09/21/2011 09:57 am ET Updated Nov 19, 2011

Social Media Week Promotes International 'Peace One Day'

By joining forces with social media outlets, Peace One Day hopes to celebrate the largest day of nonviolence in history on Wednesday.

Back in 2001, the United Nations and nonprofit Peace One Day committed Sept. 21 to ceasefire and peaceful activities. To hit a record number of participants partaking in community events worldwide, organizers have partnered with Social Media Week, to get the message out.

"We need to unite on a scale that we've never seen before," Jeremy Gilley, founder of Peace One Day, told the Huffington Post. "If we do that, it will send a message to the heads of our world. The legacy of success will not be mine. It will be everybody's.”

Joining Social Media Week with Peace One Day was a natural marriage. Social Media Week brings together thousands of Twitter and Facebook fans to explore how such communication connects users to one another. From soccer games in Haiti to concerts in London, Peace One Day’s events aim to unify participants to bring the world one step closer to international peace.

But, once Wednesday's events comes to a close, the 365-day countdown to the organizations’ hope for a global truce begins.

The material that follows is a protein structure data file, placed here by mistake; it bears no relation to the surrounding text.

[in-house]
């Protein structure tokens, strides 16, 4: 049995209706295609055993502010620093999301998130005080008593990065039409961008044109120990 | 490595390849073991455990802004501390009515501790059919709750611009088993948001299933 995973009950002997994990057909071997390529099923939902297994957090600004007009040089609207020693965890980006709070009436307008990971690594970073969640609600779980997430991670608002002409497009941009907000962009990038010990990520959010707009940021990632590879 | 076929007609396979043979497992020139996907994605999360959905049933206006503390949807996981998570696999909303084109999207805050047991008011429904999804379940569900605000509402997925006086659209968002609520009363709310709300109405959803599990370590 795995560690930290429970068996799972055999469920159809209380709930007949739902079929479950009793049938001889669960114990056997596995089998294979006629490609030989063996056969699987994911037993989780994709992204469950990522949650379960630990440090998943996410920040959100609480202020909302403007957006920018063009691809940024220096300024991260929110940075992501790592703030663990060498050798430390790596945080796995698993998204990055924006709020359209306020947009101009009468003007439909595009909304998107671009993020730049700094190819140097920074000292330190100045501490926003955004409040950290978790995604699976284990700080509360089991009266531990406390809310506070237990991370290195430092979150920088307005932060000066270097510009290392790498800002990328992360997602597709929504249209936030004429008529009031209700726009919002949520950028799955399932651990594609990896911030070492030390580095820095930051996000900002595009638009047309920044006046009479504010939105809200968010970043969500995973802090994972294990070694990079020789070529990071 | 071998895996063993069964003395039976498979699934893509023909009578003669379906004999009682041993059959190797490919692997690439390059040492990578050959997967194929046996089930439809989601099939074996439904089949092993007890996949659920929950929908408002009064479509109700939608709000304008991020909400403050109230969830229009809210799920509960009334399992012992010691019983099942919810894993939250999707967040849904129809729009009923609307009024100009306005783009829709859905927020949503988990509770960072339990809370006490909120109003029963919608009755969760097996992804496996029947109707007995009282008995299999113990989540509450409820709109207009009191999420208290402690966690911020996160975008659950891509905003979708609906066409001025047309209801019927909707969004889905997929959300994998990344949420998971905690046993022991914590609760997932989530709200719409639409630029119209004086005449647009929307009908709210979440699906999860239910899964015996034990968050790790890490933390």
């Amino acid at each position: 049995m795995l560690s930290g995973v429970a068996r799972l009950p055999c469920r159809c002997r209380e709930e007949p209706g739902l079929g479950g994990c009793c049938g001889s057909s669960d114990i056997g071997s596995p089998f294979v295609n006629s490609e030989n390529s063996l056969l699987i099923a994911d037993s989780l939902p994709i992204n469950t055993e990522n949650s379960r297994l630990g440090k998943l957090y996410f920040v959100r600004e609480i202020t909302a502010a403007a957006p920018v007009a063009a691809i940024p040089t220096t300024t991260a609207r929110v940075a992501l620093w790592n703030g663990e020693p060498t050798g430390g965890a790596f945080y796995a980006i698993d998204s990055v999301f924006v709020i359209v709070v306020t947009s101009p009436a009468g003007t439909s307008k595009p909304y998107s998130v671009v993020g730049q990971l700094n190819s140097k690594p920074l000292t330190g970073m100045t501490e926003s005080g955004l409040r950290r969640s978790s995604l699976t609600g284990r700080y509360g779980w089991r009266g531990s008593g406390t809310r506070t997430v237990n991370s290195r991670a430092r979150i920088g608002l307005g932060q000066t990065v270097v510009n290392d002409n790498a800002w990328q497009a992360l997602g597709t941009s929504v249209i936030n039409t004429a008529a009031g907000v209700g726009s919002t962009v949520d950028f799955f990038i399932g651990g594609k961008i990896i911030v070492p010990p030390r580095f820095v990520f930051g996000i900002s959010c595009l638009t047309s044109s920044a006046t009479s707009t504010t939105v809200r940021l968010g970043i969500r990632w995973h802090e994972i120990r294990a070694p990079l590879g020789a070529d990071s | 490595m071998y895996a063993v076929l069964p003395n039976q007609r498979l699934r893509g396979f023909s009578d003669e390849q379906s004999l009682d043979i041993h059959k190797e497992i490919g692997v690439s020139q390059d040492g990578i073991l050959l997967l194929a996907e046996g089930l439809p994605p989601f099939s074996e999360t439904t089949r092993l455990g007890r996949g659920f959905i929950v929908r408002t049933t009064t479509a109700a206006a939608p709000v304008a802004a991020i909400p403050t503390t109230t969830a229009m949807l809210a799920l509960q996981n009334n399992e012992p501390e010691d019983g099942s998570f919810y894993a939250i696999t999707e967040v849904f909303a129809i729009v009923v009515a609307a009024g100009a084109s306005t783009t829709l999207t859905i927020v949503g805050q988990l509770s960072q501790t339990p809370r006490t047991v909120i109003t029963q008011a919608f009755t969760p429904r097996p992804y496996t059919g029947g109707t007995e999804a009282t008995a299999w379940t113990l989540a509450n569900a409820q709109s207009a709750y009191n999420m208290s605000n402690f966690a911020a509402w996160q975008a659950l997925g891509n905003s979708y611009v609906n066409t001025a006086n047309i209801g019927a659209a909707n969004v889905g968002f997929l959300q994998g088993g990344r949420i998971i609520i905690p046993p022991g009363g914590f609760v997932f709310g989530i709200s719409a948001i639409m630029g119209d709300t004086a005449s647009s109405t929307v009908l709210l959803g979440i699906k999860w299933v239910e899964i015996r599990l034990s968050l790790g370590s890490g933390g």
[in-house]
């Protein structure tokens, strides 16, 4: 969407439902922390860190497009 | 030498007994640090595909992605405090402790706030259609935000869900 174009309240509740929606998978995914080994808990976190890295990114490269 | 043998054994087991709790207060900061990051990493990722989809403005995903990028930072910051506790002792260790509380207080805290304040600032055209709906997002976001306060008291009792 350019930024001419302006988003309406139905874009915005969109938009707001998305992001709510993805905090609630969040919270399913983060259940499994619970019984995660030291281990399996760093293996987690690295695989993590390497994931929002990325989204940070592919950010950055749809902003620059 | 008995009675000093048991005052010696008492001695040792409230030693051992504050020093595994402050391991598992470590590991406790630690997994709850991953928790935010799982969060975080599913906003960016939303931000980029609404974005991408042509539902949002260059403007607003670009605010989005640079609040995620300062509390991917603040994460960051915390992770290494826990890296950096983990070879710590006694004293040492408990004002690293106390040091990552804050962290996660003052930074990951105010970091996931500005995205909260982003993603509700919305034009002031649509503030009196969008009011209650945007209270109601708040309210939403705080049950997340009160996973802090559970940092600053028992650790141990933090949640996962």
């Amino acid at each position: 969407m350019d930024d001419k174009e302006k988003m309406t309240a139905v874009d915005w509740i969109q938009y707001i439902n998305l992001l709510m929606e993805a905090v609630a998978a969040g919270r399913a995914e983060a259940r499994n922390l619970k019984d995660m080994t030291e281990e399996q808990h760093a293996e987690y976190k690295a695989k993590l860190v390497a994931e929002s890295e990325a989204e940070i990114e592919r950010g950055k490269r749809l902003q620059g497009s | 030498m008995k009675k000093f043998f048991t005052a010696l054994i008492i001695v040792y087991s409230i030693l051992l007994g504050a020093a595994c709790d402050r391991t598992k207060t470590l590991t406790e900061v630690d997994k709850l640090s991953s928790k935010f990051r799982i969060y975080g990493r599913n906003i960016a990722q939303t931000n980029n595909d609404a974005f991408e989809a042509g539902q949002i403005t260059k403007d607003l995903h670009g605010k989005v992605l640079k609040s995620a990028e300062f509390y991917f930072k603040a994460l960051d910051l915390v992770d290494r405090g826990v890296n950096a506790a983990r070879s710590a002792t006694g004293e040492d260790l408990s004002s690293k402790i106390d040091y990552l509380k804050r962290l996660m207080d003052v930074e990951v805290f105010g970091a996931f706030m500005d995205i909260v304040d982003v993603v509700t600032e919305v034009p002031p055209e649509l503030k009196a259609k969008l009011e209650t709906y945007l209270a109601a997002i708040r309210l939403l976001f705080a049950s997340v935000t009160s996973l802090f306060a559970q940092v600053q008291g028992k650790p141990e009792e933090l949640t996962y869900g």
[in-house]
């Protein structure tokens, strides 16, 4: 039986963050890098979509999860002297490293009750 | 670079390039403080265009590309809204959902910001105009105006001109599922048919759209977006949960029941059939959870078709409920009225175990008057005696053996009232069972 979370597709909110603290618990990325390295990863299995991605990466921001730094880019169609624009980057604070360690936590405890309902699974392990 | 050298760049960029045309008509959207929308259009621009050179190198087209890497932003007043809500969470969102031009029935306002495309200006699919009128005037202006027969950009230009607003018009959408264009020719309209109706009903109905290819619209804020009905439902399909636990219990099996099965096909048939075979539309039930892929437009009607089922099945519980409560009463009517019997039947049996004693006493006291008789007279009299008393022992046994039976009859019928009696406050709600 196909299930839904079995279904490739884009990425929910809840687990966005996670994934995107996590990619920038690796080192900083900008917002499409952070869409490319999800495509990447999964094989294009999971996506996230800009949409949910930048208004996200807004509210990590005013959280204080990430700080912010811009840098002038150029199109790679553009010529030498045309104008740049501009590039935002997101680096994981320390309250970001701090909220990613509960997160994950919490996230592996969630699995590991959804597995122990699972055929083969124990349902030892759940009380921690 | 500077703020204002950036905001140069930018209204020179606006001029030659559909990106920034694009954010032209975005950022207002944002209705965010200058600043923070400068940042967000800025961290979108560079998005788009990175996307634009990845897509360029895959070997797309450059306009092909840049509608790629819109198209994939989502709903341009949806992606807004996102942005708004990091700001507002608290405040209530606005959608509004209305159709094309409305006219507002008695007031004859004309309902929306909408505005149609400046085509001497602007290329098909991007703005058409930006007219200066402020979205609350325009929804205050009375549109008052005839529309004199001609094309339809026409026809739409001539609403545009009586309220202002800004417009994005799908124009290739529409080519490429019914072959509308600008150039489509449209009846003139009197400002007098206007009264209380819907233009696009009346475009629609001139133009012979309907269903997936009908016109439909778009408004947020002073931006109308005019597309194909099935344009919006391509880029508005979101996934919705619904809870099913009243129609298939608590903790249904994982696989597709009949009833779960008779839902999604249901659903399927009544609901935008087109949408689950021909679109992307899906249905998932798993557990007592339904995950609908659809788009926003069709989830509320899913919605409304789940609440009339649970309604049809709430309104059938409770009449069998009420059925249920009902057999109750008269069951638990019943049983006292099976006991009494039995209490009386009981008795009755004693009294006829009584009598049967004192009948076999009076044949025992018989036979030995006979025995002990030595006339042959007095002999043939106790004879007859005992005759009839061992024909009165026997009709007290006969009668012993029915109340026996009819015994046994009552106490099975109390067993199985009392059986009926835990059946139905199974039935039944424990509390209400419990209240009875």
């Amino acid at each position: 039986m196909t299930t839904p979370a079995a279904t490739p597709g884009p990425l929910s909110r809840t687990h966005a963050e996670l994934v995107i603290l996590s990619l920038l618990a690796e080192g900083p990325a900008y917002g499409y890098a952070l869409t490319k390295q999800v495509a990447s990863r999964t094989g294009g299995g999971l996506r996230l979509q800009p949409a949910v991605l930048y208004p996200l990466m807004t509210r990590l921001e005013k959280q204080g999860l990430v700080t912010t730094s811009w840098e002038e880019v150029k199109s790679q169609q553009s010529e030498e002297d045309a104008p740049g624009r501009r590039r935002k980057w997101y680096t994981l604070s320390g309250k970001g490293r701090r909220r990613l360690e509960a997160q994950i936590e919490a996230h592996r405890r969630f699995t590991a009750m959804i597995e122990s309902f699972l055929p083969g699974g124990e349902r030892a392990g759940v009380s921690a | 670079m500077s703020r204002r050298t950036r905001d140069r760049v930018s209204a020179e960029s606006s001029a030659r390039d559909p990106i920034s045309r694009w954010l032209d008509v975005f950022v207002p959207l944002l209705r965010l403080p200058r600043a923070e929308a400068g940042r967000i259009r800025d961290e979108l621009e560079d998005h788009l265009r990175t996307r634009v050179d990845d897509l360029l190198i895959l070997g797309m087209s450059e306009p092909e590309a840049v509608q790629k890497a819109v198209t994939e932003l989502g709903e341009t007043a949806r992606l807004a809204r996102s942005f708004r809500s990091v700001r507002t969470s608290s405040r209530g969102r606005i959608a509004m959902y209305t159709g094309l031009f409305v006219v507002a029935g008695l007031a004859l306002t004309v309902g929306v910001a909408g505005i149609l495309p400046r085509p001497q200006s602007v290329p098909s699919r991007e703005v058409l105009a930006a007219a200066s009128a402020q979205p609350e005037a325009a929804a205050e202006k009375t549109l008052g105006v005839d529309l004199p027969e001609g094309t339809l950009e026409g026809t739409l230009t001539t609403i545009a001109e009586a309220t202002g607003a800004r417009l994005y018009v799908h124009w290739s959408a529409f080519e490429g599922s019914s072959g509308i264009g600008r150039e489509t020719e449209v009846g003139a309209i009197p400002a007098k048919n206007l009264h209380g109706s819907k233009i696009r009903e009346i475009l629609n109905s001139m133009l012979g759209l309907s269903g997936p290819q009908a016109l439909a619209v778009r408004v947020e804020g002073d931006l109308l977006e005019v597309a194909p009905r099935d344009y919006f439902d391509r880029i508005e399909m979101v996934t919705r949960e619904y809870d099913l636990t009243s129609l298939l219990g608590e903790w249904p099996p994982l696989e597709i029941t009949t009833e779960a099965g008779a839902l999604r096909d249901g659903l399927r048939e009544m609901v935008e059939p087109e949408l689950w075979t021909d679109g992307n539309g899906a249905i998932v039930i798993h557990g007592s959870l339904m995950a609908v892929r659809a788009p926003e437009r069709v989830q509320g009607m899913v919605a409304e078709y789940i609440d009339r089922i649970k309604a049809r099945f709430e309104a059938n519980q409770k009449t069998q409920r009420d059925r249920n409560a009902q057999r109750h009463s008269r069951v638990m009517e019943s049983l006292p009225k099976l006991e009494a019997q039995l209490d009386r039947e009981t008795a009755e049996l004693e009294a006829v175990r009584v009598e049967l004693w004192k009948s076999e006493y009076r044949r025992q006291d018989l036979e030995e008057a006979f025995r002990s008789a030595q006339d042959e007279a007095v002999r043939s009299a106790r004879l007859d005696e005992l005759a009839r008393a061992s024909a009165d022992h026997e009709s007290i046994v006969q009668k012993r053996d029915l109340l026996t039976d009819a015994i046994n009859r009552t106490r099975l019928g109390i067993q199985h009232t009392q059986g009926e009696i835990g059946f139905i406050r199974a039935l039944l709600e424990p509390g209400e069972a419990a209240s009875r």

"One of the really powerful aspects of Peace One Day is the movement towards global peace,” Toby Daniels, founder and executive director of Social Media Week told the Huffington Post. "The engagement and connections that the movement has made, have been driven by social media…It's exactly the kind of partnership that we seek out and are excited about."

Peace One Day has garnered more than 18,000 members on Facebook and topped 4,000 followers on Twitter.

In addition to getting involved in local events, participants can connect through Meet Up Everywhere, a global network that allows individuals to organize a mass conference face-to-face, to stand together in solidarity.

"So much change is happening," Daniels noted. "It's a very transformative time. We are as a people becoming more connected, and through a deeper level of connectivity is an opportunity to empathize with people in a more human way."

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